>> Zimbabwe's leader Robert Mugabe is reportedly refusing to go quietly, despite an apparent military coup on Wednesday that's landed the 93-year-old President under house arrest.>>
> And with Zimbabwe's opposition leader Morgan Tsvangirai flying into the country late on Wednesday, there's speculation that Mugabe, who's ruled the southern Africa country for nearly four decades, has fallen victim to a long planned move by his opponents to assume control.
Intelligence reports seen by Reuters suggest that Mugabe's former security chief, Emmerson Mnangagwa, has been mapping out a post-Mugabe vision with the military and opposition for more than a year. Nicknamed the Crocodile, he was removed from his position as vice president and Mugabe's presumed successor a week ago. That was seen as clearing a path for Mugabe's wife to succeed him as president.
And perhaps fired the starting pistol that saw the armored vehicles mobilize in Harare. Mugabe and his wife are now confined to their home. A senior political source told Reuters that a Catholic priest is acting as a middleman between Mugabe and the generals, trying to ensure a graceful exit.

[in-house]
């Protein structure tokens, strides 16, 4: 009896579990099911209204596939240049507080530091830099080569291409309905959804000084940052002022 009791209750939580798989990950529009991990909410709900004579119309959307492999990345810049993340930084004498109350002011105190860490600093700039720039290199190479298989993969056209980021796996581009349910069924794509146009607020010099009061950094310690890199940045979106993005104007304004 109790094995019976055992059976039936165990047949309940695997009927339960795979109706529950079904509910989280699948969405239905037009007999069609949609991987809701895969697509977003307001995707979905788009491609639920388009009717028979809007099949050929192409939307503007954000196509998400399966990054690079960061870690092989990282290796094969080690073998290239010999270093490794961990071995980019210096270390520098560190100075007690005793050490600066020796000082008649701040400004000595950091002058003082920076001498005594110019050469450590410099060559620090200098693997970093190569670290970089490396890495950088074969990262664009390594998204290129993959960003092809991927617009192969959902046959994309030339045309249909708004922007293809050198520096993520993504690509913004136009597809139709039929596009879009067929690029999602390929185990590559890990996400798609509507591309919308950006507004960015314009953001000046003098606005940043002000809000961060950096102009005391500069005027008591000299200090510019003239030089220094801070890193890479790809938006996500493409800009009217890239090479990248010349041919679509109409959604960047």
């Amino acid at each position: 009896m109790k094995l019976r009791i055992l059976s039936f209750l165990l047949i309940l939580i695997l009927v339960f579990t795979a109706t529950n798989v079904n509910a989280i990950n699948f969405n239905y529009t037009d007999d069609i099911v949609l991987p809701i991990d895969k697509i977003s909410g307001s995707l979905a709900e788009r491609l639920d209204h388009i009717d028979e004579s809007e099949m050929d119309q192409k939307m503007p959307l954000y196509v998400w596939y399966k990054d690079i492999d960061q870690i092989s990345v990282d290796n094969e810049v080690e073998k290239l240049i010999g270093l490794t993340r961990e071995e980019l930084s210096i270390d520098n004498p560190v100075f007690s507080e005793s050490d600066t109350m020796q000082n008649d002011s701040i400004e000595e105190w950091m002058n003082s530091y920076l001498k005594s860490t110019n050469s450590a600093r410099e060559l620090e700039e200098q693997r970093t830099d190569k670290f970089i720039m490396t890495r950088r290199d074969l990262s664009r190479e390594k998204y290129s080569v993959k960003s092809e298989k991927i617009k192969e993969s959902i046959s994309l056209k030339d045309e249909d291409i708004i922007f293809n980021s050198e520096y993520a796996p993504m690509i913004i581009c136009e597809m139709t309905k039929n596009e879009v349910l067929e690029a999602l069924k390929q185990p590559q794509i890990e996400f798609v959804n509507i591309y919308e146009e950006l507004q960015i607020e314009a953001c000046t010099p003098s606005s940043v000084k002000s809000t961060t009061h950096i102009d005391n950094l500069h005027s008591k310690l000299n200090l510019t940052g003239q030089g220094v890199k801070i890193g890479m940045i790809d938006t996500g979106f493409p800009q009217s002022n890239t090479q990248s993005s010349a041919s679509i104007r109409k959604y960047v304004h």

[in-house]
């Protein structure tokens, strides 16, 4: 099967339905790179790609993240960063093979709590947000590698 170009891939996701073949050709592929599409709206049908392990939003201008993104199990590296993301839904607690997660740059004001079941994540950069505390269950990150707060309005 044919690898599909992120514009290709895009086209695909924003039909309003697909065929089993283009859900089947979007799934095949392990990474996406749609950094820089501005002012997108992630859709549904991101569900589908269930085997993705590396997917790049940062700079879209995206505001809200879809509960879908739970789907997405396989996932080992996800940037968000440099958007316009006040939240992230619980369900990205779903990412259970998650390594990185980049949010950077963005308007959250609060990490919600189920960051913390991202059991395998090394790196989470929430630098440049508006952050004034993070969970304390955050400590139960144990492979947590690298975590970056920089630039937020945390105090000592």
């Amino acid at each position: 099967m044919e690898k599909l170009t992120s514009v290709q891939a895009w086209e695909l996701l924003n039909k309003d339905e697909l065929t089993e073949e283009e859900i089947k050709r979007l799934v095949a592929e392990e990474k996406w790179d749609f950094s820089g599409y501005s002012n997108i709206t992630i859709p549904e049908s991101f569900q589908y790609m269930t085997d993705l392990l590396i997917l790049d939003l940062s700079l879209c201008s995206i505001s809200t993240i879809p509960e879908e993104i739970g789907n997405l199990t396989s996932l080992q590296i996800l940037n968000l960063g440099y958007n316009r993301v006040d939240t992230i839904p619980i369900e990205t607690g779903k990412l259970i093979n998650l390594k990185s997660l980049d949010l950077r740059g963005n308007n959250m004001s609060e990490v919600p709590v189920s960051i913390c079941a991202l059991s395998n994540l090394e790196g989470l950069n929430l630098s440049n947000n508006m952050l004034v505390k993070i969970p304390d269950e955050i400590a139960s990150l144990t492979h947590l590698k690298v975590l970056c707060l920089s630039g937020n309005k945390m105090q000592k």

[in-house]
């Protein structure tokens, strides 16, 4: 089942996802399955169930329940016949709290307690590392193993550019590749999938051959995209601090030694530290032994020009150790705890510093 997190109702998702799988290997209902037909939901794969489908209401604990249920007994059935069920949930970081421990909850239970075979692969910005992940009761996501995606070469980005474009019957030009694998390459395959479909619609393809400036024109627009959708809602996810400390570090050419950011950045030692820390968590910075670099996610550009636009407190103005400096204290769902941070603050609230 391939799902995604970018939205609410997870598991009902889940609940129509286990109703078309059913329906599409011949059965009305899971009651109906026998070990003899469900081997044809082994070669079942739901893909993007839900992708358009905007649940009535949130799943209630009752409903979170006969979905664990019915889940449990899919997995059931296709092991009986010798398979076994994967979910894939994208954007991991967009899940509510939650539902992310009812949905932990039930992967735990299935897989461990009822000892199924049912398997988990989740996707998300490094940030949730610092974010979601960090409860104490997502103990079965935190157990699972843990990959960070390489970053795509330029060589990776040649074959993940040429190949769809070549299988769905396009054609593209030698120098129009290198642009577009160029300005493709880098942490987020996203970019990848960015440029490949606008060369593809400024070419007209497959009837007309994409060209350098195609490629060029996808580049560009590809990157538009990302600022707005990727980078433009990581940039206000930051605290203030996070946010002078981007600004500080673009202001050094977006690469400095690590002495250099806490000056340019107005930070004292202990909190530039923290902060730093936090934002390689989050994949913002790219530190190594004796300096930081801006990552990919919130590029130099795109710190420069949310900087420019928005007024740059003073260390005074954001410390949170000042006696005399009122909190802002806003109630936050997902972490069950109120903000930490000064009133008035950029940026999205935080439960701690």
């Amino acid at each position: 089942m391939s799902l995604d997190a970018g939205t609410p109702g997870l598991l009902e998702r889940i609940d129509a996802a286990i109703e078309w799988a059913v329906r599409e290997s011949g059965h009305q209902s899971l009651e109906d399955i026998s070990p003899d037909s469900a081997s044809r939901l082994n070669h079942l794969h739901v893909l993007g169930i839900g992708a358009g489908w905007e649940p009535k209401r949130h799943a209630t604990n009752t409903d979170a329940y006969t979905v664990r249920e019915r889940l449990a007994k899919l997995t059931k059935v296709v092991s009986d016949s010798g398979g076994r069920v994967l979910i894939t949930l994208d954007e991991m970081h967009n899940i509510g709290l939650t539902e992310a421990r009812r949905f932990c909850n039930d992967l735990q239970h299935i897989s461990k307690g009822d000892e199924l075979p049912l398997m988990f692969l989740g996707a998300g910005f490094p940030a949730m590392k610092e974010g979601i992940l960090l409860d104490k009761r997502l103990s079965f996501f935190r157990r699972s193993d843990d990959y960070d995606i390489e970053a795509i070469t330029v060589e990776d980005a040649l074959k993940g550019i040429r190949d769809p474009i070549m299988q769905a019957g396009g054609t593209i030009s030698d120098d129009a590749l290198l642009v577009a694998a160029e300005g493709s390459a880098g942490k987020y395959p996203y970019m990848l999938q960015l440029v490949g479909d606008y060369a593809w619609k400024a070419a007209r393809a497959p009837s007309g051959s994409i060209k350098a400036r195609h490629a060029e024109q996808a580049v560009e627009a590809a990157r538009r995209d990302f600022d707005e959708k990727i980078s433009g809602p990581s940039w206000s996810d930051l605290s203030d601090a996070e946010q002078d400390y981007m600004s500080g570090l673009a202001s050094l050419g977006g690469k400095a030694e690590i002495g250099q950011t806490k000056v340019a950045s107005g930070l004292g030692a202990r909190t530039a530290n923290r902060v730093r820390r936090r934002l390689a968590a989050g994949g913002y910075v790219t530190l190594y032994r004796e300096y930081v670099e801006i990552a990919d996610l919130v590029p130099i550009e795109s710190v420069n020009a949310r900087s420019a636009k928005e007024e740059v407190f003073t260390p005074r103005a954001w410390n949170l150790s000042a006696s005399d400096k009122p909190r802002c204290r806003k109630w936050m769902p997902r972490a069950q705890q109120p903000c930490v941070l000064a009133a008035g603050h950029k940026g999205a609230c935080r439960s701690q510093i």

But the formal guerilla is resisting the mediation, the source said, insisting he can only be removed as president by a party leadership vote. On the streets of Zimbabwe, the situation remains calm.>> No one is doing anything to anyone.>> Albeit under the watchful eye of soldiers placed at strategic locations.
But the dramatic turn of events behind closed doors could signal a once in a generation change for the former British colony. And may end the reign of a leader admired as a liberation hero by Africans inside and outside Zimbabwe. But reviled in the West as a despot whose economic policies and willingness to resort to violence destroyed one of Africa's most promising states.